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Discussion in 'Birds' started by CliffB, Jun 9, 2007.
This handsome fellow is a resident of the animal habitat at Grandfather Mountain, in North Carolina.
Very nice portrait, Cliff. So majestic.
Great shot Cliff - wonderful rich browns.
Great shot, Cliff
Looks to be a older female bird
Cliff, Tell me is this bird in some kind of containment? Is it in good health or a rehabbed bird that is a resident in this place? The reasons I ask is the color on the beak is in very good condition for a bird that is not able to eat it’s natural diet. Most raptors that are in confinement like a flight cage and are injured but cannot be released back to the wild are fed a diet of things they normally don’t eat and in time the color on the beak and feet change to a very pale whitish yellow. I can not say from the view if it be a male or female. For this to be told some math would need to be done to tell. On my home page
www.loubuscher.com how to tell the gender of an eagle. If you look I hope you did well in math in school. The photo is a very nice on of the eagle.
Beautiful bird and shot
Very regal looking Cliff. Nice image for sure.
Lou: I really enjoyed viewing your website. You have a lot of wondertful shots. The eagle, in my shot, is captive, as she lost her right wing.
I do not usually take bird shots, but, as you are obviously involved in bird rehab, you might enjoy a few shots, that I took one morning, at the Carolina Raptor Center, in Huntersville, North Carolina. http://www.pbase.com/cliffb/raptors
Yes exactly what I thought !
Well Cliff they look like they are getting good care there. The Golden is a beauty and looks like a young bird. What I am not seeing on any of the birds are what they call Jesses. These are leather ties that go on the raptors legs so they can be picked up and handeled and help them to sit on the fist. At the center I go for they are used to controll the bird at a show which is the only way (other than donations) the center can raise money as no rehab center gets any support from the goverment Federal or State.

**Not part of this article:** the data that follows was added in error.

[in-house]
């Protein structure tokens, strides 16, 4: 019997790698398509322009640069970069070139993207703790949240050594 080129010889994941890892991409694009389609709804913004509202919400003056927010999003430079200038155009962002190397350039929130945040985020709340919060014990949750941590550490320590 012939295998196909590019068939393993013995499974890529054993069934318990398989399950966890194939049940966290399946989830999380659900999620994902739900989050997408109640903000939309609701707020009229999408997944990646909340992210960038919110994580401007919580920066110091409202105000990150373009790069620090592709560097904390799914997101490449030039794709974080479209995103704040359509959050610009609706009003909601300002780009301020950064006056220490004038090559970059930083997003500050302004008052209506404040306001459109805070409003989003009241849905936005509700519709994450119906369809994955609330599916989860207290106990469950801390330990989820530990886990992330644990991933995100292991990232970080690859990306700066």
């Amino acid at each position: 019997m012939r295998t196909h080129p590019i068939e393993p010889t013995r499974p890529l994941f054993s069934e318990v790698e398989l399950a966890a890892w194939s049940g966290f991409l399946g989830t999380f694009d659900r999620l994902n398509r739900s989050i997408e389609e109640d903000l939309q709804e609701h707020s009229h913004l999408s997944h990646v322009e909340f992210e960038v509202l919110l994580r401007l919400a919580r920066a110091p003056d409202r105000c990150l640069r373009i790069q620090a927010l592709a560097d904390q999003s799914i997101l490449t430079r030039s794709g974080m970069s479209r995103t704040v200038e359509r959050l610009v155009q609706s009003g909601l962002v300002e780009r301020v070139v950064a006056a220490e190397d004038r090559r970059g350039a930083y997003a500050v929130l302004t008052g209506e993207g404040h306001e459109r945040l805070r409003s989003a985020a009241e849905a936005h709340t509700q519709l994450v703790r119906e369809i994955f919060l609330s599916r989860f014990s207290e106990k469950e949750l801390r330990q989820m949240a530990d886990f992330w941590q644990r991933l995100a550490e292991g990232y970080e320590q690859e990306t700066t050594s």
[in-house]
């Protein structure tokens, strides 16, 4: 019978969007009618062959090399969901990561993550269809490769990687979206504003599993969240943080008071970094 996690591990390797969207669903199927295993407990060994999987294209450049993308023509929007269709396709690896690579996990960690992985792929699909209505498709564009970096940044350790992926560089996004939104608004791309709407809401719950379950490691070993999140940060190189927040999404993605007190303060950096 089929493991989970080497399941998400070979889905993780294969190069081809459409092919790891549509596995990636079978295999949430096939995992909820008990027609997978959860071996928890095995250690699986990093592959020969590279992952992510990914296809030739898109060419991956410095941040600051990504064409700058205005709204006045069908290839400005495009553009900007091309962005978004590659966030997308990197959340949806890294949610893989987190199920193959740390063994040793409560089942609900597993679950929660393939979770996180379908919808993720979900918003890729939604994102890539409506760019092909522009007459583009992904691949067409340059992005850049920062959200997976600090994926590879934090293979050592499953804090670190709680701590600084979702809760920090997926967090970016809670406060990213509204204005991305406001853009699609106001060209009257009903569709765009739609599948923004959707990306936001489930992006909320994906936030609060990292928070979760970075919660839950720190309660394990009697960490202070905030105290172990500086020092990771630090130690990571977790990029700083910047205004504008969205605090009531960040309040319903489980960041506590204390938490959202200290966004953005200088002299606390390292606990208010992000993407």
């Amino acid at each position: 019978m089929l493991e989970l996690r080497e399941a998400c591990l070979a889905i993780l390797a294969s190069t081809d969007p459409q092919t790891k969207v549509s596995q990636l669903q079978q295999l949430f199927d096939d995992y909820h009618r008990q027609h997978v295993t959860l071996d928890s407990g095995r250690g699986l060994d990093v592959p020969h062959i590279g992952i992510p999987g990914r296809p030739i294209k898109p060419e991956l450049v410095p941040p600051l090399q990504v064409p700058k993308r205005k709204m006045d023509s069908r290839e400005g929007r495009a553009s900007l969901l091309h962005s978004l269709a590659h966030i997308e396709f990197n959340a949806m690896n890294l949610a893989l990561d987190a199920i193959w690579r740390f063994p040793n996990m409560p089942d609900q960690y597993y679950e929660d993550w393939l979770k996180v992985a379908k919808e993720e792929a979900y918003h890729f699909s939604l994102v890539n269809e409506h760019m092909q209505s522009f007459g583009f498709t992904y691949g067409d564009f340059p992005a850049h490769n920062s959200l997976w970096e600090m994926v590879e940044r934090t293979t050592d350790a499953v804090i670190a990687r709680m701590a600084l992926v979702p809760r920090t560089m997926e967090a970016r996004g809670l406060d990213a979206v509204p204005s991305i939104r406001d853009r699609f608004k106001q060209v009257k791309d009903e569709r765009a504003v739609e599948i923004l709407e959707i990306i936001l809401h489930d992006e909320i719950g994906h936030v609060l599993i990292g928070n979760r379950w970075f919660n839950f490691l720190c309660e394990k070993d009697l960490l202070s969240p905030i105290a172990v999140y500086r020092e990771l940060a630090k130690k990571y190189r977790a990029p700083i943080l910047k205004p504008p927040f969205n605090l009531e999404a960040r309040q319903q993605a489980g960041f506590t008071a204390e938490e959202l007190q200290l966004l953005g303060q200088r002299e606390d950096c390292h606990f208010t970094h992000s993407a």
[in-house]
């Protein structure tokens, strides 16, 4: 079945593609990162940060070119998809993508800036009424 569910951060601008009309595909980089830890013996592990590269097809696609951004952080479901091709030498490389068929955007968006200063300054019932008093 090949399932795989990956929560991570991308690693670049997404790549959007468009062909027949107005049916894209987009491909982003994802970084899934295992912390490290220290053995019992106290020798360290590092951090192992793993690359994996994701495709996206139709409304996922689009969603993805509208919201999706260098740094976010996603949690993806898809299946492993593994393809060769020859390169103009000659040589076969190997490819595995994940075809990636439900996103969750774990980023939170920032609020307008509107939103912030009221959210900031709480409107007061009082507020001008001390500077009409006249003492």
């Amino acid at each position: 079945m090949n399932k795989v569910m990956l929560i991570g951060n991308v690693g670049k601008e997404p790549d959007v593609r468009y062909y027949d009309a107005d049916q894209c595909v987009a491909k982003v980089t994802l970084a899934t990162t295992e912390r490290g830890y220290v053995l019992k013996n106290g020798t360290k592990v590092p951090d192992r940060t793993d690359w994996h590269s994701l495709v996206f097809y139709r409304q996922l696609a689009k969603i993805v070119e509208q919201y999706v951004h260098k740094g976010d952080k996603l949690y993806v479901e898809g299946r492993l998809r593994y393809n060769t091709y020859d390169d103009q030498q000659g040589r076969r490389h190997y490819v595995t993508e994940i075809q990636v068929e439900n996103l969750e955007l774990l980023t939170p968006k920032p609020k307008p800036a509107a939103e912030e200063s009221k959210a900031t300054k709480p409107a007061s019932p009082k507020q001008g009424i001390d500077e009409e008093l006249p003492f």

Tell me did you enjoy seeing them up close?
Really rich colors, very nice image.
Thank you, Jose, Ben and Jeff.
The staff at the Raptor Center are a very dedicated and caring group. All of the birds did have leather leads, attached to their legs. I cloned them out on most of my shots. You can still see parts of them, on some of the shots.
I was there for a fund raising event. The Center's bookkeeper is a photographer (and, Nikon user, by the way). She devised an event where, on 3 saturday mornings, the Center is only open to photographers. Some of the birds are brought out of their enclosures, to be available for photographs. Up to 30 photographers, for a fee, are allowed at each session. Afterwards, contributed photographs are displayed at a local art gallery, where, after a gala and photo contest, they are auctioned off, for the benefit of the Center.
As someone, who had never been to such a facility, the event was both enlightening and enjoyable. I think that I was hooked enough, that I will definitely be taking part in the event, again, next year; and, I will probably be visiting the Center before then.
Good for you Cliff and you fooled me by cloneing out the Jesses. (Good job)
I do hope the photos bring in some money for the center and by all means do go back. I am very lucky as I get to be in the flight cages all by my self and just sit with a bird for as long as I want and just watch it and look for a good photo opp as I then print up 5X7 photos for Foster Parents. These are people that make a donation to a single or group of birds and we send them a photo of their Foster bird every once in awhile so they can see how it's doing. Works well you may want to bring it to the centers attention in case they don't do it now and of cause you have to take the photos.:wink::wink:
Gorgeous shot, love the rich green background as an offset! :smile:
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